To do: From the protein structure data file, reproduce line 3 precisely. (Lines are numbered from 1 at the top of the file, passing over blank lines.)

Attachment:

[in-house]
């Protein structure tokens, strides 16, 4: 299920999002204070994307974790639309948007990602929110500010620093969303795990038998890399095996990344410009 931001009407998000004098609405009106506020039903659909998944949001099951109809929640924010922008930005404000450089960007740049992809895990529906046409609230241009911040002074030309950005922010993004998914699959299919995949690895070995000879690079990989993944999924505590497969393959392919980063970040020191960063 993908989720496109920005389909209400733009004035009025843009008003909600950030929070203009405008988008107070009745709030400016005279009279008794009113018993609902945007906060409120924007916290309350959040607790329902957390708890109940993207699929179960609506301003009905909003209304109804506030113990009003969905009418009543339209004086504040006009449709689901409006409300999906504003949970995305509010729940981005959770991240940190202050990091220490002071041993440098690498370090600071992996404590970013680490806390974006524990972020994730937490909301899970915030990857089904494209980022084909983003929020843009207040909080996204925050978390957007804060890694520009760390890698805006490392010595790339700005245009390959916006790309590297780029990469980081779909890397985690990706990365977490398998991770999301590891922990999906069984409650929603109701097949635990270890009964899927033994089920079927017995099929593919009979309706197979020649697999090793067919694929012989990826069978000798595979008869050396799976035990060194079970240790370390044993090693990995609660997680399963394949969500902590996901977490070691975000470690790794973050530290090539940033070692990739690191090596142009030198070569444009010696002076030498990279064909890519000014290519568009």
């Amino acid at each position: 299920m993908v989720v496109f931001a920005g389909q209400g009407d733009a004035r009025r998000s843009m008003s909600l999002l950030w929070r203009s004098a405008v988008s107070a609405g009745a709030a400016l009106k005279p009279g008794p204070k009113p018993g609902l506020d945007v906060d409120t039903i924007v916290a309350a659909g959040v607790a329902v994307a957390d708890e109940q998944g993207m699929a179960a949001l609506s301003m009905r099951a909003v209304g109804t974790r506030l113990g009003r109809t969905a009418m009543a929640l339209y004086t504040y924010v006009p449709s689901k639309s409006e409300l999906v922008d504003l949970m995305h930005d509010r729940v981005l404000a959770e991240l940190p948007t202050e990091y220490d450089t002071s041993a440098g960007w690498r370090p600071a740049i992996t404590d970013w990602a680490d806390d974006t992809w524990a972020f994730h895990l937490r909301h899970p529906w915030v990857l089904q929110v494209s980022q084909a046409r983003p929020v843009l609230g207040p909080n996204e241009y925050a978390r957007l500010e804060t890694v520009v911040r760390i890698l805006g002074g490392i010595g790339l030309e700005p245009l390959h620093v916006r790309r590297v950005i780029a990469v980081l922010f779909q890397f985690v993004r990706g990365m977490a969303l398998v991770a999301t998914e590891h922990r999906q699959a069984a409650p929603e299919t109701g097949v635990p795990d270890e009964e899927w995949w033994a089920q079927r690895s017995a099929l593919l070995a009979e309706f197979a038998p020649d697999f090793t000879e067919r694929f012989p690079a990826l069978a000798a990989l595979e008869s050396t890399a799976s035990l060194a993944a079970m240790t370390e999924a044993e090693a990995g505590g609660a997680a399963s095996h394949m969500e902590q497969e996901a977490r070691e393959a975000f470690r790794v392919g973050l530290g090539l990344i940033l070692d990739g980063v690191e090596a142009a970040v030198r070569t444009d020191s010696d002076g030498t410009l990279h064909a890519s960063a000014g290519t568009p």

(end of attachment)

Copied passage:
């Amino acid at each position: 299920m993908v989720v496109f931001a920005g389909q209400g009407d733009a004035r009025r998000s843009m008003s909600l999002l950030w929070r203009s004098a405008v988008s107070a609405g009745a709030a400016l009106k005279p009279g008794p204070k009113p018993g609902l506020d945007v906060d409120t039903i924007v916290a309350a659909g959040v607790a329902v994307a957390d708890e109940q998944g993207m699929a179960a949001l609506s301003m009905r099951a909003v209304g109804t974790r506030l113990g009003r109809t969905a009418m009543a929640l339209y004086t504040y924010v006009p449709s689901k639309s409006e409300l999906v922008d504003l949970m995305h930005d509010r729940v981005l404000a959770e991240l940190p948007t202050e990091y220490d450089t002071s041993a440098g960007w690498r370090p600071a740049i992996t404590d970013w990602a680490d806390d974006t992809w524990a972020f994730h895990l937490r909301h899970p529906w915030v990857l089904q929110v494209s980022q084909a046409r983003p929020v843009l609230g207040p909080n996204e241009y925050a978390r957007l500010e804060t890694v520009v911040r760390i890698l805006g002074g490392i010595g790339l030309e700005p245009l390959h620093v916006r790309r590297v950005i780029a990469v980081l922010f779909q890397f985690v993004r990706g990365m977490a969303l398998v991770a999301t998914e590891h922990r999906q699959a069984a409650p929603e299919t109701g097949v635990p795990d270890e009964e899927w995949w033994a089920q079927r690895s017995a099929l593919l070995a009979e309706f197979a038998p020649d697999f090793t000879e067919r694929f012989p690079a990826l069978a000798a990989l595979e008869s050396t890399a799976s035990l060194a993944a079970m240790t370390e999924a044993e090693a990995g505590g609660a997680a399963s095996h394949m969500e902590q497969e996901a977490r070691e393959a975000f470690r790794v392919g973050l530290g090539l990344i940033l070692d990739g980063v690191e090596a142009a970040v030198r070569t444009d020191s010696d002076g030498t410009l990279h064909a890519s960063a000014g290519t568009p």